Miami-Dade Mayor Carlos A. Gimenez’s answer to South Dade’s daily traffic nightmare — the commute between the south end of the county and points north, where the majority of people work and do business — is no answer at all. More buses, fancier buses, are not a solution.
South Dade must be connected to the rest of Miami-Dade by the long-promised extension of rail along the U.S. 1 corridor. Rail is what the people want; rail was what voters envisioned when they approved the 2002 public transportation sales tax.
As Herald columnist Fabiola Santiago so aptly wrote, Gimenez is short-changing South Dade residents. The mayor’s proposed quick-fix does not address the needs of a neglected area of the county.
Bus Rapid Transit —BRT — simply adds more buses on an existing Busway with some cosmetic changes, such as nicer bus stops. This will not significantly alter the bumper-to-bumper traffic in and out of South Dade, nor will better buses attract a new generation of transit commuters.
It is estimated that rail expansion would increase the number of transit riders by tens of thousands compared to the far more modest growth generated by additional bus service. As the Busway along U.S. 1 has demonstrated for more than two decades, people will not get out of their cars in great numbers to ride a bus. Rail, on the other hand, is a popular and efficient mode of urban travel worldwide for users at every income level.
From Shanghai to Dubai, urban areas that strive to be world class are investing heavily in rail. In the United States, Los Angeles has undertaken one of the nation’s biggest transportation projects, investing billions to expand its rail system. Yes, rail is considerably more expensive than simply expanding bus service. But, there is also a high price for not investing in the right transit mode.
Sadly, BRT will do little, or nothing, to spur economic development in South Dade. Without rail — the modern, efficient transit system we need — future generations will be left behind relegated to weak economic growth and low-paying jobs.
What a lost opportunity. Today, South Dade is among the few places in the county that offer affordable land and workforce housing. The area is ripe for new commercial development. But, thanks to Miami-Dade’s poor policies and planning, we lack the infrastructure necessary to attract new businesses that would create the jobs that residents need.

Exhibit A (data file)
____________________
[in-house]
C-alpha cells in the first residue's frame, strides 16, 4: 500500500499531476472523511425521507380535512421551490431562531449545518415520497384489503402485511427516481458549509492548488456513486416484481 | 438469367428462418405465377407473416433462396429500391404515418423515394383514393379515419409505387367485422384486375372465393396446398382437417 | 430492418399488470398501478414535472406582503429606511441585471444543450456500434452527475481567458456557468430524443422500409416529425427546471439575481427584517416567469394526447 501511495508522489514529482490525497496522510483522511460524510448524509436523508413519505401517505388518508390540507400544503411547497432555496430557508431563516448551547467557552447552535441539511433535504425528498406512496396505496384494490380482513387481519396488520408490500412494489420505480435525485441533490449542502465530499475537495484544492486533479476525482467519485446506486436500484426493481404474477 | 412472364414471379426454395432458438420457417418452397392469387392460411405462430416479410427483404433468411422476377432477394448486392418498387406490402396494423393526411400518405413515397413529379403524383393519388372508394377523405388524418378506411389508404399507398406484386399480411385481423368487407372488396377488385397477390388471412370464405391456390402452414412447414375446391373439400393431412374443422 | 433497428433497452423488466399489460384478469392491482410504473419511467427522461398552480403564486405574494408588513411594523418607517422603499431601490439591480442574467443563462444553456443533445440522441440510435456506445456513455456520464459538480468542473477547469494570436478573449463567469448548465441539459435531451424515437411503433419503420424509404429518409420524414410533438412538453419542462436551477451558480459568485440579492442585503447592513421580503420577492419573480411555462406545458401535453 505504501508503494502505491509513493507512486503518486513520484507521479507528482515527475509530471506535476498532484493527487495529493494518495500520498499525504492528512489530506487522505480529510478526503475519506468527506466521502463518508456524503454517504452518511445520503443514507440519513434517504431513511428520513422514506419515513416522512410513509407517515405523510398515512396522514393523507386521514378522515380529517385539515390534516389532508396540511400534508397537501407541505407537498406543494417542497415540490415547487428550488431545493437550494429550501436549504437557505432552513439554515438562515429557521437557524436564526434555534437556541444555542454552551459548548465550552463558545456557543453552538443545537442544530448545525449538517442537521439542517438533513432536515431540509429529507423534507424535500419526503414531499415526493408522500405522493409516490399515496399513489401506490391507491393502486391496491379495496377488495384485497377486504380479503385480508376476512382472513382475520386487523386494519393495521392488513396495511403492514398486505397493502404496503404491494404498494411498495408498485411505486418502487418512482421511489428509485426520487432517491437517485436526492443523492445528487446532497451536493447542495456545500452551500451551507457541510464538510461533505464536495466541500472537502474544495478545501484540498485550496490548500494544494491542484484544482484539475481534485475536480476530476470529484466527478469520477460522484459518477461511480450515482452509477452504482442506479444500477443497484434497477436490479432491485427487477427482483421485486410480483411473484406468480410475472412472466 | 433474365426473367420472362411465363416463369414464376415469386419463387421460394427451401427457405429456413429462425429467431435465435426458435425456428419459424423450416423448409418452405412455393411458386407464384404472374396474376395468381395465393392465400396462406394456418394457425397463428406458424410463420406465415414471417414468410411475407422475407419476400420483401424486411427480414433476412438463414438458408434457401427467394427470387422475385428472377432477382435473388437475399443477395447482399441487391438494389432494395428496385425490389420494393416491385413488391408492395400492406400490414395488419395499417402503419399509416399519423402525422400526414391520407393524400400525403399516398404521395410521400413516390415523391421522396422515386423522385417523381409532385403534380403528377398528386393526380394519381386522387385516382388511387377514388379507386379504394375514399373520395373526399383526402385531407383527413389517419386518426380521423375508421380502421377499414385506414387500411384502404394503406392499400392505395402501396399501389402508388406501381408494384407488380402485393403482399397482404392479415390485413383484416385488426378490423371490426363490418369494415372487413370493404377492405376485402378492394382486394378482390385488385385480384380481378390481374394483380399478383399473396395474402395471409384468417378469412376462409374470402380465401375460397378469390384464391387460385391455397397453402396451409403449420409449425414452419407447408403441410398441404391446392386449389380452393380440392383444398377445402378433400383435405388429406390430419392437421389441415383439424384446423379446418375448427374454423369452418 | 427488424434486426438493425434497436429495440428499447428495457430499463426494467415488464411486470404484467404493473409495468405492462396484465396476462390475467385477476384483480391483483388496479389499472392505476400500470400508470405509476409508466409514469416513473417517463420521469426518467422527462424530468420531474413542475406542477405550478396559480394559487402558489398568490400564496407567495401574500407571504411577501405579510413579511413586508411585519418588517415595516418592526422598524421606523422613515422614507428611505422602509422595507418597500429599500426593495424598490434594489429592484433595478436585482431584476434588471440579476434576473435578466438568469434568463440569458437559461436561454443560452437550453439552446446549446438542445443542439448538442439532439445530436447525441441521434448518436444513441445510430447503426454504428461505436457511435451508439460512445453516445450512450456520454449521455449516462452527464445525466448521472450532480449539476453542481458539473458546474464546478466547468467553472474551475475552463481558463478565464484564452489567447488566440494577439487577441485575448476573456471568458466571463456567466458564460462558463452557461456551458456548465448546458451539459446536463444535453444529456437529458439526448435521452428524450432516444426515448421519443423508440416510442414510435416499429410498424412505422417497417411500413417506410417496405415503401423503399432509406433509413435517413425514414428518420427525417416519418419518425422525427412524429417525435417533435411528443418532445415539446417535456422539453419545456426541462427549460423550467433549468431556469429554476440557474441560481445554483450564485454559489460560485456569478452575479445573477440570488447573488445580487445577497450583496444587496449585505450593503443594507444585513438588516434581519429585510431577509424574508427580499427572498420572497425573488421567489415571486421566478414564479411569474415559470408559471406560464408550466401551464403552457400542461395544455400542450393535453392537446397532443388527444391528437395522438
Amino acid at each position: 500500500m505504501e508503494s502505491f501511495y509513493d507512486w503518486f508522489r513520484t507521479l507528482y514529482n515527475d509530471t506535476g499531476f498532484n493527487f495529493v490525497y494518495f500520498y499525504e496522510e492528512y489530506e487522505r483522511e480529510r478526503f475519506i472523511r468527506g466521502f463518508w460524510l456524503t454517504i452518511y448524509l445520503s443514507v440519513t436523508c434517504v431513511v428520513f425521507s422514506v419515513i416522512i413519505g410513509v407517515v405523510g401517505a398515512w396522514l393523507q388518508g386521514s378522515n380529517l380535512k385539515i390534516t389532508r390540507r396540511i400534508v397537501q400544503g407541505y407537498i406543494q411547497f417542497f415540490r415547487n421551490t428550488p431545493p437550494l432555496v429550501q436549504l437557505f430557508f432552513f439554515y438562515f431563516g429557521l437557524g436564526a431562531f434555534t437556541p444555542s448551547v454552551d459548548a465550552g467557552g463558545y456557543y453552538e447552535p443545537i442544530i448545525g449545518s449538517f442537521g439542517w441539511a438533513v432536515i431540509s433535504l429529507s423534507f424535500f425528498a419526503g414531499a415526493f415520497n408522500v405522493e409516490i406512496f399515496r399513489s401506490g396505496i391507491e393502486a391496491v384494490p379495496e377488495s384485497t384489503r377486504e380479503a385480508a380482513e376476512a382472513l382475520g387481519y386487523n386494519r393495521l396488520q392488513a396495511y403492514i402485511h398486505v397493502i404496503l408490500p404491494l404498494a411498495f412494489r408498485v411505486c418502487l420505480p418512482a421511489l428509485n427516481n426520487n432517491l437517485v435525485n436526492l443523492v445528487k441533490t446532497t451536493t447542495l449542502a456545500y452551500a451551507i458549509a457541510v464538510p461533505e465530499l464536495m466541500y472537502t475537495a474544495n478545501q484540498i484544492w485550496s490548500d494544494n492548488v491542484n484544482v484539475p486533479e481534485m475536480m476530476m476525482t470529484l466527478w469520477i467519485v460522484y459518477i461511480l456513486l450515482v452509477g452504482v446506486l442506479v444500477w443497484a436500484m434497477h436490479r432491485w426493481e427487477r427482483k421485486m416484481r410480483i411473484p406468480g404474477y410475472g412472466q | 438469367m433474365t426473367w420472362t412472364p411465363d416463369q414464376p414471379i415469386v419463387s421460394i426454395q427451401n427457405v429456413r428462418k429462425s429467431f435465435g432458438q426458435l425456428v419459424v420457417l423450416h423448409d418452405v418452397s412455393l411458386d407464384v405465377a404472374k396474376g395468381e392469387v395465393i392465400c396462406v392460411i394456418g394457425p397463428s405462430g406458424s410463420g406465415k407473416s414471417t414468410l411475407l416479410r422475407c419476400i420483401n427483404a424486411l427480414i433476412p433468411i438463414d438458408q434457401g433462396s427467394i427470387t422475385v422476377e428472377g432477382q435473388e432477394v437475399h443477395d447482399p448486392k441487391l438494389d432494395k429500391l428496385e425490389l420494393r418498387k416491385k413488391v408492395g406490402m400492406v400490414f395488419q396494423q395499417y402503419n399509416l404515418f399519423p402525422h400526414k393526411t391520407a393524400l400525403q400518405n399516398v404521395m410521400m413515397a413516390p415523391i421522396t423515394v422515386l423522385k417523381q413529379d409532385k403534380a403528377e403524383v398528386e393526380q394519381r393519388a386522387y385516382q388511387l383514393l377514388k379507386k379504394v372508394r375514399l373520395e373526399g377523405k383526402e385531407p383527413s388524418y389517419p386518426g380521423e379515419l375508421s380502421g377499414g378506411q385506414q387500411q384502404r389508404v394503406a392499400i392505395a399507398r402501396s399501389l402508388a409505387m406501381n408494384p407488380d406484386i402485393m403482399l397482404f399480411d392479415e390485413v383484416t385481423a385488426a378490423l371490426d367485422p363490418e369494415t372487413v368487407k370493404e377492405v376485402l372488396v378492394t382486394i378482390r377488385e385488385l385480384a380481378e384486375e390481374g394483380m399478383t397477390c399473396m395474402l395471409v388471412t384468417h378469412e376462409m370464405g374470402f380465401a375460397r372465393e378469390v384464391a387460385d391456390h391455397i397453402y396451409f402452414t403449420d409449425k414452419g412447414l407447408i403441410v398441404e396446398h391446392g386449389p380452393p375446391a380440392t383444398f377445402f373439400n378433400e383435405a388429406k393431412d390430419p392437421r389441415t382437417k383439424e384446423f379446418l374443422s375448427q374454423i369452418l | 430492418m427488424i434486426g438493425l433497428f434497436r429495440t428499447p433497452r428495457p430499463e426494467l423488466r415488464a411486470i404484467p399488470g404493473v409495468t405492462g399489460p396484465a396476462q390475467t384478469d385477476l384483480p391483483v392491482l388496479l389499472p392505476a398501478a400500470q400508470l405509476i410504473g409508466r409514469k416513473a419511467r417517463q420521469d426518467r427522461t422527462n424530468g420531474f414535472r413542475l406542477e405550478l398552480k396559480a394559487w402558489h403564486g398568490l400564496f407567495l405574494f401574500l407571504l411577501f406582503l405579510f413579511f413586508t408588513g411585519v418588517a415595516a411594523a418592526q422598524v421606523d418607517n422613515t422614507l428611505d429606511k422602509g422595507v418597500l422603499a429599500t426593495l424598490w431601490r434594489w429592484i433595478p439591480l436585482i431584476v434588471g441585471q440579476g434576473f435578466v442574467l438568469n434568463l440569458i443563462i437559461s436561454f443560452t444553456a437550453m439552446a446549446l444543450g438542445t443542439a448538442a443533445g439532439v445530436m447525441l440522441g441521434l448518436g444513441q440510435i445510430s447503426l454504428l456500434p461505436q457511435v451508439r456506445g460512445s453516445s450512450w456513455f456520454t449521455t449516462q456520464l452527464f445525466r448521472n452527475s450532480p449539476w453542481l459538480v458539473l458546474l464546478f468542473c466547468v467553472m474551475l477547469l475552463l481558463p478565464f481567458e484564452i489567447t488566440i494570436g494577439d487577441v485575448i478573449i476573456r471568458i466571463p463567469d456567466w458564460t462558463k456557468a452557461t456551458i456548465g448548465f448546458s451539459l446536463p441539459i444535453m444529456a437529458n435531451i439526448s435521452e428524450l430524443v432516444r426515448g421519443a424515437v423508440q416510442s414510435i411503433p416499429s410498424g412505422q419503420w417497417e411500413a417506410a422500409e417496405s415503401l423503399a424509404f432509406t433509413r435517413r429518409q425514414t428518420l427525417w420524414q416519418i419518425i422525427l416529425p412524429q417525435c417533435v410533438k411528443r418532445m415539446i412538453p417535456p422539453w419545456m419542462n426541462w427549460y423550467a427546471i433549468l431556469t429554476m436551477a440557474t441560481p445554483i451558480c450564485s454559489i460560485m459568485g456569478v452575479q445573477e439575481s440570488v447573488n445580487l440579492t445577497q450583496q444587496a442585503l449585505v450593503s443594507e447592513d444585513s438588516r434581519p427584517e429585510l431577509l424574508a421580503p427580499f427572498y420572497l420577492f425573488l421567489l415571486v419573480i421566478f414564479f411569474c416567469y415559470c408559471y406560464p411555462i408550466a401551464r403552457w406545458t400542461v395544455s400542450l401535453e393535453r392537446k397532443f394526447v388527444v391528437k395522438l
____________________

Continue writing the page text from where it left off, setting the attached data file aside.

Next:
The county’s Transportation Planning Organization is scheduled to vote on July 19 to proceed with BRT as a South Dade strategy. At stake is far more than one more vote-taking on a long-debated transportation issue. The simple truth: If we settle for buses, South Dade will never get rail.
True, the mayor is in a jam. Despite the half-penny transit tax, there are not sufficient revenues to fund rail expansion along all of the county’s designated transit corridors, including those in North Dade and Miami Beach. Everyone is demanding better transportation solutions.
But why settle for expanding something that we already have, a dedicated Busway, that has done little to get people out of their cars and reduce the more than 90-minute commute between South Dade and downtown? It’s time to get serious about mass transit in Miami-Dade and change the dynamics of how we move about the county.
Elected officials, like medical doctors, should take a Hippocratic Oath that pledges, “Do no harm.” Spending scarce transit dollars to expand a bus system that doesn’t deliver what we need is worse than doing nothing at all.
If elected leaders cannot fulfill their commitment to bring rail to our community, the people of South Dade would certainly be within their rights to renege on their commitment to fund transit improvements and work to recall the half-penny transit sales surtax that we helped pass 16 years ago.
Santiago said it best: It’s time for residents to muscle in!
Rene Infante is chairman of the Economic Development Council of South Miami-Dade.